The Psychology of Thinking Vs. Doing

"There are risks and costs to a program of action. But they are far less than the long-range risks and costs of comfortable inaction."

Photo by Nik MacMillan on Unsplash

There are risks and costs to a program of action. But they are far less than the long-range risks and costs of comfortable inaction. — John F. Kennedy

Balancing thought and action will always be a challenge for many people.

Doing is carrying out a series of tasks.

Thinking is reflecting on what tasks should be carried out (Thinking in this context is different from introspection or making time to think about your thinking).

You can focus more on “doing” while retaining your motivation for “thinking”.

How much time should we spend thinking vs. doing?

With respect to goals, projects, and other to-do items, it’s easy to get stuck too long in the thinking and planning phase.

Many people get excited about a lot of ideas.

But unfortunately they easily begin pushing them further back on their to-do lists, if not completely disregarding them as being unfeasible orunreaslistic.

Research by psychologists Arie Kruglanski, Tory Higgins, and their colleagues suggests that we have two complementary motivational systems: the “thinking” system and the “doing” system — and we’re generally only capable of using one at a time.

If you tend to focus more on your thinking system, you will get caught up in a life of inaction.

What you want is progress, in life and career. And that can only manifest through action.

Results come to those who “act” while others are discovering the “right” ways to generate results.

Steven Pressfield writes in his book, Do The Work: Overcome Resistance and Get Out of Your Own Way,“Don’t think. Act. We can always revise and revisit once we’ve acted. But we can accomplish nothing until we act.”

It’s what you Do that defines you

Do you want to know who you are? Don’t ask. Act! Action will delineate and define you. — Thomas Jefferson

Do what you should.

Don’t talk about what needs to be done.

Be a doer.

Being a Doer instead of just a Thinker requires an insane amount of discipline and commitment.

Doing involves risk but it’s the only way to make progress.

Thomas Sterner once said, “Progress is a natural result of staying focused on the process of doing anything.”

If you are not daring and focused enough, you can never get past the “thinking” stage of getting work done.

Stop thinking you are at a disadvantage because of your weaknesses.

If you really need to get something done, you will find a good reason why you have to pursue it otherwise your excuses will constantly convince you why it can’t be done.

Embrace the action habit!

Small deeds done are better than great deeds planned. — Peter Marshall

Don’t over-plan and under-act!

Thinking and planning in advance is important, vital in fact, to your success but acting is even more crucial to long-term achievement.

If your goal is to write a book, talking to best-selling authors about writing and reading every book about writing a best-seller won’t make you a writer, but the only way to become a writer is to start writing.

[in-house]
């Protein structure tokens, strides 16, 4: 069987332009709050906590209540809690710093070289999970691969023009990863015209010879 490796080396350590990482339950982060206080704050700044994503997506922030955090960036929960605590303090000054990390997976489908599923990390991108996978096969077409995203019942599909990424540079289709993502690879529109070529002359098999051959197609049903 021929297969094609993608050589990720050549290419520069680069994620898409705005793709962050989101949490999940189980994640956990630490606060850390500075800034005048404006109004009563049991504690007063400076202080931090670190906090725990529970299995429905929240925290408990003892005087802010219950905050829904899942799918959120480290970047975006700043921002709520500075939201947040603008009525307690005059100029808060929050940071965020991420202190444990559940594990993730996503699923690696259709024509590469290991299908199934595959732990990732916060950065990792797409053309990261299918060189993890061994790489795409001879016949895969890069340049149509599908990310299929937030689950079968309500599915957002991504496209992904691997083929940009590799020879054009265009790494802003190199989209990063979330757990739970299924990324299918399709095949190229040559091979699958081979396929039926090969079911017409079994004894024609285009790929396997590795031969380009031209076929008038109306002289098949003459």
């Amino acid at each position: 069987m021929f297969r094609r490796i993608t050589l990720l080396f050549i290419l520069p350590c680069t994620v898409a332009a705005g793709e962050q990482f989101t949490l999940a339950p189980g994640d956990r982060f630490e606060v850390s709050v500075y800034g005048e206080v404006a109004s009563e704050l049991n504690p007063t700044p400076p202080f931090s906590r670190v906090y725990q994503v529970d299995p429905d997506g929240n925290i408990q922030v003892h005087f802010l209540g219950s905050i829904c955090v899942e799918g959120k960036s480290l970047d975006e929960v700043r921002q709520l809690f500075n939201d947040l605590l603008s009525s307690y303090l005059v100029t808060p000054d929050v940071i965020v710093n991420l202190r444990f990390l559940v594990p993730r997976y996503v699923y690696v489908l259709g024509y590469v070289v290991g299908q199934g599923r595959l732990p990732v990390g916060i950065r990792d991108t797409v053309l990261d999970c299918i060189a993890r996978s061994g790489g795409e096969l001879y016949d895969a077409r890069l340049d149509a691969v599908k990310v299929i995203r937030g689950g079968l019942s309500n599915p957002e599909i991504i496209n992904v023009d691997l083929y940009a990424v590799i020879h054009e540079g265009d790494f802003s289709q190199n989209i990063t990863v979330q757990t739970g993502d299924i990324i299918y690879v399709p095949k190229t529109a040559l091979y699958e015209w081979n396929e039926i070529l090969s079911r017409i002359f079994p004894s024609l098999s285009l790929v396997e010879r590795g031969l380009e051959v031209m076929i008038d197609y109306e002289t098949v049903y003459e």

Actions you take beat life-changing intentions.

Not doing anything is the same as intending to do something but never actually doing it.

Does it really matter if you wanted or really intended to do something, but ended up just not doing it?

Just thinking about something won’t do you any good if you don’t actually do it. Every time you put something off, it’s put into a queue, and nearly everything in that order of things to do may NEVER get done.

You can never get real progress if you don’t take action.

All of the self-help articles in the world can’t save you if you never take action.

Every time you read a book or article like this, immediately apply something from it (no matter how big or small).

Thinking about doing is more exhausting than doing.

Actually, holding on to too many things to do without necessarily getting them done or taken action makes you anxious and stressed.

The constant reminder that you have something to start doesn’t help your wellbeing. Get started and maintain momentum.

Incremental progress is better than a list of perfect ideas.

Most things on your to-do list won’t be done.

Take them off your list or maintain the healthy habit of doing something about them everyday.

Being overwhelmed with many things to do and no sense of priority (no deadlines) usually means nothing will get done.

What You DO Matters!

Inaction breeds doubt and fear. Action breeds confidence and courage. If you want to conquer fear, do not sit home and think about it. Go out and get busy. — Dale Carnegie

What can you do right now to take even the smallest step towards achieving your most important goal on your to-do list?

As you think about this question, hold the expectation that the answer will be something simple that can be done in the next 30 minutes or less.

Whatever reasonable answer pops into your head, accept it and act on it immediately.

Get that simple task done as quickly as you can.

Sometimes you’ll flow effortlessly into another task. And you will experience the “first action effect” that makes it easy to stay productive.

It may take a little practice to use this strategy to consistently take action.

But the benefits are enormous.

Once you commit to getting started, momentum carries you.

Producing results builds positive momentum.

With momentum you’ll get ahead and make progress much faster.

Not only is doing easier than thinking about doing, but doing also gives you the ability to check something off your to-do list, giving you a sense of progress, engagement, fulfillment, and accomplishment.

Before you go…

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Originally published at medium.com

Creativity, Self Improvement, Productivity

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